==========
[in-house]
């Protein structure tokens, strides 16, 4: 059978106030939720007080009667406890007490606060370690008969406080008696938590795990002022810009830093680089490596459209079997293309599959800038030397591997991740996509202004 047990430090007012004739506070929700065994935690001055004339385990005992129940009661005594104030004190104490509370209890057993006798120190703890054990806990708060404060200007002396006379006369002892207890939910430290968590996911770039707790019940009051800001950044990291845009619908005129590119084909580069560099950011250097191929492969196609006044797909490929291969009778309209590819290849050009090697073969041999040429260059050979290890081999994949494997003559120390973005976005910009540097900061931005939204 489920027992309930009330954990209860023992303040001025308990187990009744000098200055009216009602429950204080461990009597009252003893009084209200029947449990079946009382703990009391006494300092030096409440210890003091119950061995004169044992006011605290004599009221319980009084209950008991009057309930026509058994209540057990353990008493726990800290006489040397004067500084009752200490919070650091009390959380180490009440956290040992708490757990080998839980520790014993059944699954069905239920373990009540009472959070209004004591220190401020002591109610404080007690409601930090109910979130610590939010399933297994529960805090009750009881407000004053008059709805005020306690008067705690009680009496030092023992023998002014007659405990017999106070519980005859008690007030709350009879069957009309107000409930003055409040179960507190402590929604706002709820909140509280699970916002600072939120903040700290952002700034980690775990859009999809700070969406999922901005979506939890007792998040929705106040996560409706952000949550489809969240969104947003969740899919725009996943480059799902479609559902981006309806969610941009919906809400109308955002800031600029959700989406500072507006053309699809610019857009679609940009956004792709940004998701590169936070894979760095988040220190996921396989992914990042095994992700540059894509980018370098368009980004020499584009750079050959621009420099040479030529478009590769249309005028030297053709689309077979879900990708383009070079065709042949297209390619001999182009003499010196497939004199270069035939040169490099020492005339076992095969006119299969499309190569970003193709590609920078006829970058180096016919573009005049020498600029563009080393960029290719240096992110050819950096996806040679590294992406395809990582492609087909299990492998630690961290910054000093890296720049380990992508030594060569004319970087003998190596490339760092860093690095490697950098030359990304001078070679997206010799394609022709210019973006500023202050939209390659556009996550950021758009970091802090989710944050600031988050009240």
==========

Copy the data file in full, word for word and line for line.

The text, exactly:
[in-house]
């Protein structure tokens, strides 16, 4: 059978106030939720007080009667406890007490606060370690008969406080008696938590795990002022810009830093680089490596459209079997293309599959800038030397591997991740996509202004 047990430090007012004739506070929700065994935690001055004339385990005992129940009661005594104030004190104490509370209890057993006798120190703890054990806990708060404060200007002396006379006369002892207890939910430290968590996911770039707790019940009051800001950044990291845009619908005129590119084909580069560099950011250097191929492969196609006044797909490929291969009778309209590819290849050009090697073969041999040429260059050979290890081999994949494997003559120390973005976005910009540097900061931005939204 489920027992309930009330954990209860023992303040001025308990187990009744000098200055009216009602429950204080461990009597009252003893009084209200029947449990079946009382703990009391006494300092030096409440210890003091119950061995004169044992006011605290004599009221319980009084209950008991009057309930026509058994209540057990353990008493726990800290006489040397004067500084009752200490919070650091009390959380180490009440956290040992708490757990080998839980520790014993059944699954069905239920373990009540009472959070209004004591220190401020002591109610404080007690409601930090109910979130610590939010399933297994529960805090009750009881407000004053008059709805005020306690008067705690009680009496030092023992023998002014007659405990017999106070519980005859008690007030709350009879069957009309107000409930003055409040179960507190402590929604706002709820909140509280699970916002600072939120903040700290952002700034980690775990859009999809700070969406999922901005979506939890007792998040929705106040996560409706952000949550489809969240969104947003969740899919725009996943480059799902479609559902981006309806969610941009919906809400109308955002800031600029959700989406500072507006053309699809610019857009679609940009956004792709940004998701590169936070894979760095988040220190996921396989992914990042095994992700540059894509980018370098368009980004020499584009750079050959621009420099040479030529478009590769249309005028030297053709689309077979879900990708383009070079065709042949297209390619001999182009003499010196497939004199270069035939040169490099020492005339076992095969006119299969499309190569970003193709590609920078006829970058180096016919573009005049020498600029563009080393960029290719240096992110050819950096996806040679590294992406395809990582492609087909299990492998630690961290910054000093890296720049380990992508030594060569004319970087003998190596490339760092860093690095490697950098030359990304001078070679997206010799394609022709210019973006500023202050939209390659556009996550950021758009970091802090989710944050600031988050009240």